There are several adjectives which come to mind when the topic of the hour is Kanye West, and this week, media reports have added a new one: ableist. During a concert in Melbourne, Australia on Friday, West refused to perform until everyone in the stadium stood. He reportedly went as far as to check ID to verify that those not standing were actually disabled. Now, there are many things wrong with this situation.
1) It’s none of his business why a given person chooses to not stand during his concert. If someone has paid for A SEAT, they have the right to sit in it.
2) Not everyone who has a disabling medical condition is considered “disabled” on paper, and wouldn’t have “proof” to show anyone. My chronic pain means that sometimes I’m exhausted and just can’t stand for long periods of time. Do I have documentation saying I benefit from sitting to regain some energy? Nope. And neither do many others.
3) It is obscenely invasive to assume that people need to prove anything to attend a music performance.
The thing is, though, that even though this latest demonstration of insensitivity is pretty awful (and it really is, no question), we’re absolutely fooling ourselves if we believe Kanye West is the first and last (or even the worst) example of ableism in live shows.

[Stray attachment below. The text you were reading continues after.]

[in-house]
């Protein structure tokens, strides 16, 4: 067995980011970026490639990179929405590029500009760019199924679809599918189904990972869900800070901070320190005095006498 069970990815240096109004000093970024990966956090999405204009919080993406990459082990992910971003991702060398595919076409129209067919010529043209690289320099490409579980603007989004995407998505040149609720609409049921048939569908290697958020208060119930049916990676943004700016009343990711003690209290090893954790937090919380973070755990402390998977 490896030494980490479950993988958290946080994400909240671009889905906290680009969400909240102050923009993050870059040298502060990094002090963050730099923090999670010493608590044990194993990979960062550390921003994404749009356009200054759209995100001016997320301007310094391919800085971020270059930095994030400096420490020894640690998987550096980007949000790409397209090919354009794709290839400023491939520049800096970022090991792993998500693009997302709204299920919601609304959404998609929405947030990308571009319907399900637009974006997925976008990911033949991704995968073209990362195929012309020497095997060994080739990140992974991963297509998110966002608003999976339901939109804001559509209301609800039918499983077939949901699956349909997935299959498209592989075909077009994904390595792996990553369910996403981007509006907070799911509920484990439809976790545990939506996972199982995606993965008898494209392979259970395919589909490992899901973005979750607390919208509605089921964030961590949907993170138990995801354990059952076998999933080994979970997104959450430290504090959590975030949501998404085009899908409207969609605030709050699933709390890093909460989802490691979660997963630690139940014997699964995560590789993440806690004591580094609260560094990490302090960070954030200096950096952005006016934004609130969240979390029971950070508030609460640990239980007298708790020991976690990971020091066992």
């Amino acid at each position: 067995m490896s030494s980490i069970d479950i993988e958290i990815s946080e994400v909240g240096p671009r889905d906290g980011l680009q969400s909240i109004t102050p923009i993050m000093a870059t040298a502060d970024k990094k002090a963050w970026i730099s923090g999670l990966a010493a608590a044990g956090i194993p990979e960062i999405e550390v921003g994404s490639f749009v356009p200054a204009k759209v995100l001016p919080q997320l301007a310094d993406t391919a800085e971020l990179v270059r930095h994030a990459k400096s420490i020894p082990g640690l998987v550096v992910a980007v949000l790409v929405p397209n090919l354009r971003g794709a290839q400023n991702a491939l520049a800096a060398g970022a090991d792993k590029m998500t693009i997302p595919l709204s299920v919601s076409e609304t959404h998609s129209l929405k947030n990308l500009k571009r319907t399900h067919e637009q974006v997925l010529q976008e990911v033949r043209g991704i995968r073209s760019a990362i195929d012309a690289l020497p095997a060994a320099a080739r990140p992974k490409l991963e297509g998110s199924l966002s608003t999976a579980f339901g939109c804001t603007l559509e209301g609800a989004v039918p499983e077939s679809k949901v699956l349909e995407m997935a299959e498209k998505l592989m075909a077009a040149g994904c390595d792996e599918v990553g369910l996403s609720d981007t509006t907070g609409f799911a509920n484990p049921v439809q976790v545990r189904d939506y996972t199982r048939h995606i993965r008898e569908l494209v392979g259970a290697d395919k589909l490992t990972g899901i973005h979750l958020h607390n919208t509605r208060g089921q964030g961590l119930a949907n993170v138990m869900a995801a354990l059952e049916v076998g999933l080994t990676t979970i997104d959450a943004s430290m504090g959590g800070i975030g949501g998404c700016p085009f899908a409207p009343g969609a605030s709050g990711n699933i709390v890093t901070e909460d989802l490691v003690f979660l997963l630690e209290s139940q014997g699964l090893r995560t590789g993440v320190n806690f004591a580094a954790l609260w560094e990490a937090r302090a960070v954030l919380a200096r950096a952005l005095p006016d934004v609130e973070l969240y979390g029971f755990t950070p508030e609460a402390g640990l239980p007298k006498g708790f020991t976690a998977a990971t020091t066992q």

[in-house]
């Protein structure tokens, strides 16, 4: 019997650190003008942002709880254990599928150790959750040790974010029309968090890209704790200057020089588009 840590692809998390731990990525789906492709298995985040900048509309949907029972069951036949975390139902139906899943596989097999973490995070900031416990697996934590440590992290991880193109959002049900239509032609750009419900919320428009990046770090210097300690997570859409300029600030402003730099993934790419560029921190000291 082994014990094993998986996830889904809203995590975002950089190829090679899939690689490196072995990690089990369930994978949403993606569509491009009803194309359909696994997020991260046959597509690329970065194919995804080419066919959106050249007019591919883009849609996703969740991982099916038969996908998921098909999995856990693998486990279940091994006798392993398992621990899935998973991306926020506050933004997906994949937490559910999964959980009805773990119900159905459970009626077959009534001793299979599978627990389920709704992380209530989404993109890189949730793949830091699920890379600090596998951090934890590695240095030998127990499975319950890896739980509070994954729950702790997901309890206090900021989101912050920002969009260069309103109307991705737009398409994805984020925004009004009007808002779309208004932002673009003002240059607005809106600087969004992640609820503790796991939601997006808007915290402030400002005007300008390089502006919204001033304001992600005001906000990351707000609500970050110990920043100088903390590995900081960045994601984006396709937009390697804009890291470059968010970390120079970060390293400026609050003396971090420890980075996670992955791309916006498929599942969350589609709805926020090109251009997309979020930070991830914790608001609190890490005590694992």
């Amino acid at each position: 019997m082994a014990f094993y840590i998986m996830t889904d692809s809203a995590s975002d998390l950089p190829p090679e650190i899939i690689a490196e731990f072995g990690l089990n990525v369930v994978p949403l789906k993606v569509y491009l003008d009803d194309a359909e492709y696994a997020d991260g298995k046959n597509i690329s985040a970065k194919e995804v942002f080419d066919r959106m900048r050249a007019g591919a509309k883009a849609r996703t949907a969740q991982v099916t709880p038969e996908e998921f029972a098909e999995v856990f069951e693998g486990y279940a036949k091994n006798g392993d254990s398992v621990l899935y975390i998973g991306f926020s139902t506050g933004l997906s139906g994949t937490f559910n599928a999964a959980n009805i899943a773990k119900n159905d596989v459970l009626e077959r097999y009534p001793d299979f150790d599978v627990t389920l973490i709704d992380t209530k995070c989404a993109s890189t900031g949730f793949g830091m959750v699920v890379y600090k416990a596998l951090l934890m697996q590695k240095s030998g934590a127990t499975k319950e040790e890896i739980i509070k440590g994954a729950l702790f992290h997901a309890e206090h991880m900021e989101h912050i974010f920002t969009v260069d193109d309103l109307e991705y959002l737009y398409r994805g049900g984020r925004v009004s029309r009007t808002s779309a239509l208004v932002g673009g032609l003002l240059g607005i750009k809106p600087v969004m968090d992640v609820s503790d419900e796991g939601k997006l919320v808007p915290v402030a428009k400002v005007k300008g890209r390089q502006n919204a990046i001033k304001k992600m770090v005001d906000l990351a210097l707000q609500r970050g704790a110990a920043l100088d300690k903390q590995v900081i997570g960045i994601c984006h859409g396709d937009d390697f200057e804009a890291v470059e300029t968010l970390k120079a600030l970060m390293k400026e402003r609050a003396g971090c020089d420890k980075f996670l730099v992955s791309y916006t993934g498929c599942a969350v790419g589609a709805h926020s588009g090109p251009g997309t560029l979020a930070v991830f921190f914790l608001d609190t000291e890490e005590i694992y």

I mean, for the audience member who uses a wheelchair to enter the Qantas Credit Union Arena at all implies that it’s at least wheelchair accessible in the first place. How many performers or their promoters book gigs in spaces that aren’t accessible at all to people in chairs? How many small-scale music venues can we name, without even thinking about it, which are basement or second-floor establishments, with no elevator? Even if a space has ground-floor access, where are the washrooms located? Are we telling physically disabled/chronically ill people that only those who can make it into these spaces, only people who never have to pee, have the privilege of enjoying live music?
Yeah, we totally are.
Every time someone opens a new club and doesn’t insist on ground-floor washrooms and a slight ramp to get over the lip at the door, they’re telling disabled people that they’re not welcome.
I get it. Space is at a premium, and there are many factors that go into renting venues for long-term occupancy and for one-off events. Sometimes, in older buildings, increasing accessibility is cost-prohibitive. It can cause serious hardship for event promoters who are doing their best to provide what they can for as low a cost as they can offer. But it’s still a problem, no matter the justification.
Kanye West was 100% in the wrong. But before you jump on the accusatory bandwagon, take a minute to think about who else is doing exactly the same sort of thing. Then ask if you’ve thought to call them out as loudly as you do West.